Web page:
Things you can make in a ramekin, part I

Pheasants, I have glorious news for you! Today, M and I went to the Seattle Premium Outlets and we got two of the most beautiful little ramekins from Le Creuset (in Cobalt and Cherry, if you’re curious.) Thus sparked the idea in me of a little series I’m starting, called “things you can make in a ramekin.”

To start with, pheasants, what is a ramekin?

This is a ramekin.

Well, it’s a little round bowl, like a tiny pot, without a lid. Generally, they’re made of ceramic. The term itself (French, ramequin) is from the Middle German and Dutch via French. From what I’ve researched, it seems like a tie between them, because root words in Middle German and Middle Dutch that seem to have become the term ramekin meant “little cream” or “toast,” respectively. Why, I’ve no idea. Mostly, they’re little glazed dishes for baking, serving dips and utilizing as little snack bowls. However, M and I sat down when we got home and I had an idea: these small dishes are so handy with their (usually) single-serving sizes; why not come up with some recipes for ramekins that will help create easy, delicious and beautiful meals, personalized to each individual?

To begin the series which, I hope, will help you find new and exciting ways to eat your breakfasts, lunches and suppers, I want to tell you how much I love anything in its own “personal serving dish.” Small amounts of food in small dishes is one of my most favorite things, hence why today I’m making a shirred egg for breakfast and an oatmeal cake to go with my lunch.

First, I’d like to point out the wonderful things about shirred eggs: they’re easy, tasty, and you can pile vegetables underneath them to make them significantly healthier than just an egg in a ramekin. Also, for all you college students, shirred eggs are quick and easy, with minimal cleanup (no pan and spatula to wash!) Serve it up with some strong tea and toast soldiers (toasted bread cut into long strips) and you’ve got yourself a beautiful European breakfast fit for royalty.

As for baked oatmeal, it’s healthy and lovely. It can be sweet (I love sweet!) or savory (cheese and chives, anyone?) Once you’ve got the basic recipe down, I’m of the mindset that you can do just about anything with them. Bake up five or six and set them in the fridge to grab for breakfast when you’re in a hurry!

Pheasant’s Baked Oatmeal

1/2 c. oats (not the minute oats or flavored, packaged stuff)

1 tbsp fat-free cream cheese

1/8 c. 2% milk

1/2 tsp cinnamon

1/2 tsp vanilla extract

First, Pam your ramekin well so nothing sticks to it. Preheat your oven to 375°F (about 191°C.) Then, in a regular bowl, mix up the oats, cream cheese, milk, cinnamon and extract. If you want an easier time mixing in the cream cheese, you can nuke it a bit. Alternatively, if you’re worried about sticking power (as I was) you can take about a teaspoon’s worth of oats before you mix and pulse it in a spice grinder to make an oat flour. Once all this is done, stick the ramekin in the oven and bake for 15 to 20 minutes. Let it sit for a moment, then, enjoy!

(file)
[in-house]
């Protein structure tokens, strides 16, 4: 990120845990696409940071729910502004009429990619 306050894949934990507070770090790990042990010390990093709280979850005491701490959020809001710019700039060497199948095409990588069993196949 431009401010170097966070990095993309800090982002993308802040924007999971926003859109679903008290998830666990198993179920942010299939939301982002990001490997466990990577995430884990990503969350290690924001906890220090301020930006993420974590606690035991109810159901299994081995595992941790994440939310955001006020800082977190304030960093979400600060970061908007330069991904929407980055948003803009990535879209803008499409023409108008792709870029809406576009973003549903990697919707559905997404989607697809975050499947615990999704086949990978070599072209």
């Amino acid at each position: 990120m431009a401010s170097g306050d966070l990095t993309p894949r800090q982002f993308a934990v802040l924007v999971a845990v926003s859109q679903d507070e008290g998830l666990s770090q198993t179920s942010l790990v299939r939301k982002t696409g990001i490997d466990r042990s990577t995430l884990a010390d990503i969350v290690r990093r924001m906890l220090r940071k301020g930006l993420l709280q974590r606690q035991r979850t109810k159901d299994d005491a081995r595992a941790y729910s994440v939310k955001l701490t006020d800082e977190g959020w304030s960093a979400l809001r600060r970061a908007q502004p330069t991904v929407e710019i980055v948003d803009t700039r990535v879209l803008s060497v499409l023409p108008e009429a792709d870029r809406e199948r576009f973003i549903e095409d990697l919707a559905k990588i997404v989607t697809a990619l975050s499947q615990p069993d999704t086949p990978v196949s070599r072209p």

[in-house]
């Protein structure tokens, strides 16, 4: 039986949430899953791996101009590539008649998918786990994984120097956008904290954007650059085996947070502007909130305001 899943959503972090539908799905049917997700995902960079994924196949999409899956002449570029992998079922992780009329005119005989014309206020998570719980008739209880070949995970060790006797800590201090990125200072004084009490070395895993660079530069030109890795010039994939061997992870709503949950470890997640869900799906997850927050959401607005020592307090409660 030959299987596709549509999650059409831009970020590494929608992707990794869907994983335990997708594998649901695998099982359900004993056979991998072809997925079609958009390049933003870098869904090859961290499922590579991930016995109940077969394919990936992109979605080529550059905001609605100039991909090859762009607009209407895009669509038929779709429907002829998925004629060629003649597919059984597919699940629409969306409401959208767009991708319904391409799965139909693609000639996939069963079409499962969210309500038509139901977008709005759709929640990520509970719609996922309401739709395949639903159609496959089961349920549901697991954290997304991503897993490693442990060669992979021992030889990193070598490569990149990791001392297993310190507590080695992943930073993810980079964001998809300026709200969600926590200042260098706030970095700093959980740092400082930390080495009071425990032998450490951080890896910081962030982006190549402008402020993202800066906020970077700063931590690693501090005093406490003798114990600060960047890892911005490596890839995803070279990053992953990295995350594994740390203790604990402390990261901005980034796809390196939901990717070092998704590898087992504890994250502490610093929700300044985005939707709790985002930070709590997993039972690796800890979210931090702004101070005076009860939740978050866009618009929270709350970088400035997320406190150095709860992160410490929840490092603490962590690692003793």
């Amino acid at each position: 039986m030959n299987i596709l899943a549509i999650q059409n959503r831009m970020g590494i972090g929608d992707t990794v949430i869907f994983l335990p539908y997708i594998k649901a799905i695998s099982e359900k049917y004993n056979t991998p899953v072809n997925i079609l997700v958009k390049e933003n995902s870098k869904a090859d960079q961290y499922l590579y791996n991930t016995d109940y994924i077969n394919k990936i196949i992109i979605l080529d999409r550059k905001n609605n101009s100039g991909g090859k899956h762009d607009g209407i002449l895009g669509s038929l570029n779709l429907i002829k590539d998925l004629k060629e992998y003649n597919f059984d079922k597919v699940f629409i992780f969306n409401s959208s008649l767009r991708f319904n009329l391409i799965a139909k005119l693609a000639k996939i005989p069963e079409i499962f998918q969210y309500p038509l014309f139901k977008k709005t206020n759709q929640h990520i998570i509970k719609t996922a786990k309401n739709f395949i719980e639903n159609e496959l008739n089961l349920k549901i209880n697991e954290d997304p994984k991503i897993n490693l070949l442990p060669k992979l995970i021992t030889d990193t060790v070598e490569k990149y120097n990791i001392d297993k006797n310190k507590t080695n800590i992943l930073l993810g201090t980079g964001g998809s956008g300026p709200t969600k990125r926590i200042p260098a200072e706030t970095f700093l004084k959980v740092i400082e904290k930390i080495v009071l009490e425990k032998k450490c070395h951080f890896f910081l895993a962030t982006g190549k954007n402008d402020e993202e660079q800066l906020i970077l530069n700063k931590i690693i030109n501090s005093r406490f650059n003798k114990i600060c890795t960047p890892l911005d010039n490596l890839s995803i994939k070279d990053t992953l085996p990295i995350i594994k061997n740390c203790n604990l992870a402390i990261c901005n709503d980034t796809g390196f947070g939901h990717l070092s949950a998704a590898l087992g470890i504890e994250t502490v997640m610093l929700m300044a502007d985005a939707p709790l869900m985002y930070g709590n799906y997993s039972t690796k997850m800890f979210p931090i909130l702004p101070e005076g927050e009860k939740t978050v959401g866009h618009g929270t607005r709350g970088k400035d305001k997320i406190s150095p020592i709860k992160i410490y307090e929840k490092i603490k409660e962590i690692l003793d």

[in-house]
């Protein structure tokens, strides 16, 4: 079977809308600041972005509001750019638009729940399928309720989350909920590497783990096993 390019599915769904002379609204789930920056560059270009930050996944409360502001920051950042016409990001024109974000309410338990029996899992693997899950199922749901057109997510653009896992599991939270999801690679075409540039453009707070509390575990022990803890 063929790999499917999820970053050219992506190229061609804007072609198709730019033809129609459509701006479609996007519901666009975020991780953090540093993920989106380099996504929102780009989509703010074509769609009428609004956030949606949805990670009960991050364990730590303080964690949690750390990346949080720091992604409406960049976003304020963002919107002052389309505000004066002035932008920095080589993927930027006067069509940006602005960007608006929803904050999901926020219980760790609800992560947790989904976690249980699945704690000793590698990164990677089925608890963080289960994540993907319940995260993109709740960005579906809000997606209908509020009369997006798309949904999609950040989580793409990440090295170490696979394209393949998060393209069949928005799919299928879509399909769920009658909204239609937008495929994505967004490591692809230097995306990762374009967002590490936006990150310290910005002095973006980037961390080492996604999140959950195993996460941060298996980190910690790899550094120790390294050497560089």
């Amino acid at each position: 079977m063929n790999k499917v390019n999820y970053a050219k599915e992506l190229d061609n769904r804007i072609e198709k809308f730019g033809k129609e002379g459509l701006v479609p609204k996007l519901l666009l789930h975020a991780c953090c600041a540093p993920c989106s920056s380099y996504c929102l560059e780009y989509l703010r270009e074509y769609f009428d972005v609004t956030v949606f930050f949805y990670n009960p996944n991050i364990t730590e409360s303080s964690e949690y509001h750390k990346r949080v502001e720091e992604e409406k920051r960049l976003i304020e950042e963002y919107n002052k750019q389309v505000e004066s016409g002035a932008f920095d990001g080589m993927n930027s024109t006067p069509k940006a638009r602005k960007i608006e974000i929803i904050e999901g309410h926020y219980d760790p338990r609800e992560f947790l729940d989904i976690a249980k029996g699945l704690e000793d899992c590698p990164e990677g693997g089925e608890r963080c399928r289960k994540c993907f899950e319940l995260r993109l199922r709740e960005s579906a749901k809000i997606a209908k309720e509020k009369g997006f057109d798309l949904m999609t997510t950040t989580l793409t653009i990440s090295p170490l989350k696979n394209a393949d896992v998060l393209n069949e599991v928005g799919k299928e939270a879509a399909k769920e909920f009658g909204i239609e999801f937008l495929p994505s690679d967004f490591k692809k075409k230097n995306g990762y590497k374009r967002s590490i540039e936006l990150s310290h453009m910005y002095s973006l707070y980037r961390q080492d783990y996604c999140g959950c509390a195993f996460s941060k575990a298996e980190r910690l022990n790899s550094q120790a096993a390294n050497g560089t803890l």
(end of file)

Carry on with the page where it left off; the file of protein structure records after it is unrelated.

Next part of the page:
Because the caloric and nutritional counter I use is currently down, there’s no nutritional information included. However, this recipe has about 231 calories.

Shirred Eggs, Pheasant Style

1 egg

1/2 tbsp heavy cream

A few pinches hard, white cheese (maybe 1/2 tsp)

1/2 c. spinach

2 tbsp salmon, raw

1 tbsp onions, chopped

1 tbsp green onions, chopped

If you don’t have the salmon and onions (I actually used about four tablespoons of lomi salmon for this) you can definitely substitute it for tomatoes, onions, cheese, or whatever else you like eating with your eggs.

Preheat your oven to 375°F (191°C.) Pam your ramekin well (we don’t want sticky messes!) then, place the salmon, onions and spinach in the bottom. Crack an egg over it. Stick this in your preheated oven for about nine minutes. Then, take it out and drip the cream over the top, as well as any seasonings you like (I used cayenne and sea salt) and the chees. Stick it back in the oven for 10 to 12 minutes (ten will yield a runny yolk, whereas twelve will give it more firmness.) Take it out and let it sit, then enjoy!

Servings: 1 ~ Calories: 150 ~ Fat: 9g ~ Carbs: 3g ~Protein 12.5g ~ Sodium: 93m

Note: I have decided that shirred eggs done this way is most definitely my favorite breakfast of all time. The mix of salmon, onions, spinach and egg made for such a savory, flavorful and beautiful meal, I could hardly wait to make it again the second I’d finished it!

Questionable content:

What types of foods would you like to see me mini-fy and make inside a ramekin?

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2 Comments

Filed under All things eggs, Pastas, grains and oatmeal

2 responses to “Things you can make in a ramekin, part I

  1. 🙂 now i must get one of those tiny little pots o.o they look perfect for a college student on their own 🙂
    you should make mini quiches 🙂 though that’s kind of what you did with the shirred eggs. (shirred is a funny word, am I pronouncing it right? shirred. shirred. I could say that all day 😀 shirred. shirred, shirred, shirred~)

  2. They really are perfect! Especially for college students…they’re easy to clean, and like having mini muffin pans, cake pans and a personal meal dish, all in one.

    It’s shirred like “shurrrr-d”

    I’m planning on mini quiche! I’m so excited for that post 😀

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